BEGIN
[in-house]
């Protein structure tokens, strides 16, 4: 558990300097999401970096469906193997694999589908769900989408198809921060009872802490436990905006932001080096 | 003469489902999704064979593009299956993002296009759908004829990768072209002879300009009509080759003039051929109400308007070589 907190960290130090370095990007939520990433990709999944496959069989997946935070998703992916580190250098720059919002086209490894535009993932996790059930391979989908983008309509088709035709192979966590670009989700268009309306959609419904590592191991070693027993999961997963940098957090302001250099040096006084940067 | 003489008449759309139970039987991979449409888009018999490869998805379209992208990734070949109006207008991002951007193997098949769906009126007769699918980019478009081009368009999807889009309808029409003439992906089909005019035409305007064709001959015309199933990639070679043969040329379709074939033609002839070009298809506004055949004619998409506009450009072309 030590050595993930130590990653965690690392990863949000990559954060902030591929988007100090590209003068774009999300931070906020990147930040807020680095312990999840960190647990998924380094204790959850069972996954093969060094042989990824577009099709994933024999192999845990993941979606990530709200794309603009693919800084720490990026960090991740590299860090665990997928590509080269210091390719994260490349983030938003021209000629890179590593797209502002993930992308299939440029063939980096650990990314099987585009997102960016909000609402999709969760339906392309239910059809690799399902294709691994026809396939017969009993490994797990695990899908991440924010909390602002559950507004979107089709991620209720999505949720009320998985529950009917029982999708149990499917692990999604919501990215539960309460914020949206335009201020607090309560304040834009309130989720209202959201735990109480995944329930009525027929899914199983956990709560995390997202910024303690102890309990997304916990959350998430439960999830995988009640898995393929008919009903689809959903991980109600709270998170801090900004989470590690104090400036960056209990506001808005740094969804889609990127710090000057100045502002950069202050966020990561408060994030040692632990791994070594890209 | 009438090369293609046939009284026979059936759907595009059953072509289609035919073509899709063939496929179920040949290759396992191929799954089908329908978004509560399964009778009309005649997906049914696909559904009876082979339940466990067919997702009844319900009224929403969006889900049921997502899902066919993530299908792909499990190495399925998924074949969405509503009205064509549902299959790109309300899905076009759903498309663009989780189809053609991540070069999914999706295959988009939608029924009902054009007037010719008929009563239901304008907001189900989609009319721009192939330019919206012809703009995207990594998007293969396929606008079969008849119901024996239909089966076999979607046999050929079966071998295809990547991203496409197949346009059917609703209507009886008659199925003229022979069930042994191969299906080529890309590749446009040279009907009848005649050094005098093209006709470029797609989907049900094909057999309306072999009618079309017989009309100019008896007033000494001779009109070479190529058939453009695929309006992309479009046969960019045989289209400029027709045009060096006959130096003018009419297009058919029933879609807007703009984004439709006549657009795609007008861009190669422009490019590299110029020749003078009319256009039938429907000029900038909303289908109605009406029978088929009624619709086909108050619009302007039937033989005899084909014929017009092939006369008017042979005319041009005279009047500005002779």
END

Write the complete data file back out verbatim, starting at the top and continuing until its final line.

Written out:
[in-house]
């Protein structure tokens, strides 16, 4: 558990300097999401970096469906193997694999589908769900989408198809921060009872802490436990905006932001080096 | 003469489902999704064979593009299956993002296009759908004829990768072209002879300009009509080759003039051929109400308007070589 907190960290130090370095990007939520990433990709999944496959069989997946935070998703992916580190250098720059919002086209490894535009993932996790059930391979989908983008309509088709035709192979966590670009989700268009309306959609419904590592191991070693027993999961997963940098957090302001250099040096006084940067 | 003489008449759309139970039987991979449409888009018999490869998805379209992208990734070949109006207008991002951007193997098949769906009126007769699918980019478009081009368009999807889009309808029409003439992906089909005019035409305007064709001959015309199933990639070679043969040329379709074939033609002839070009298809506004055949004619998409506009450009072309 030590050595993930130590990653965690690392990863949000990559954060902030591929988007100090590209003068774009999300931070906020990147930040807020680095312990999840960190647990998924380094204790959850069972996954093969060094042989990824577009099709994933024999192999845990993941979606990530709200794309603009693919800084720490990026960090991740590299860090665990997928590509080269210091390719994260490349983030938003021209000629890179590593797209502002993930992308299939440029063939980096650990990314099987585009997102960016909000609402999709969760339906392309239910059809690799399902294709691994026809396939017969009993490994797990695990899908991440924010909390602002559950507004979107089709991620209720999505949720009320998985529950009917029982999708149990499917692990999604919501990215539960309460914020949206335009201020607090309560304040834009309130989720209202959201735990109480995944329930009525027929899914199983956990709560995390997202910024303690102890309990997304916990959350998430439960999830995988009640898995393929008919009903689809959903991980109600709270998170801090900004989470590690104090400036960056209990506001808005740094969804889609990127710090000057100045502002950069202050966020990561408060994030040692632990791994070594890209 | 009438090369293609046939009284026979059936759907595009059953072509289609035919073509899709063939496929179920040949290759396992191929799954089908329908978004509560399964009778009309005649997906049914696909559904009876082979339940466990067919997702009844319900009224929403969006889900049921997502899902066919993530299908792909499990190495399925998924074949969405509503009205064509549902299959790109309300899905076009759903498309663009989780189809053609991540070069999914999706295959988009939608029924009902054009007037010719008929009563239901304008907001189900989609009319721009192939330019919206012809703009995207990594998007293969396929606008079969008849119901024996239909089966076999979607046999050929079966071998295809990547991203496409197949346009059917609703209507009886008659199925003229022979069930042994191969299906080529890309590749446009040279009907009848005649050094005098093209006709470029797609989907049900094909057999309306072999009618079309017989009309100019008896007033000494001779009109070479190529058939453009695929309006992309479009046969960019045989289209400029027709045009060096006959130096003018009419297009058919029933879609807007703009984004439709006549657009795609007008861009190669422009490019590299110029020749003078009319256009039938429907000029900038909303289908109605009406029978088929009624619709086909108050619009302007039937033989005899084909014929017009092939006369008017042979005319041009005279009047500005002779």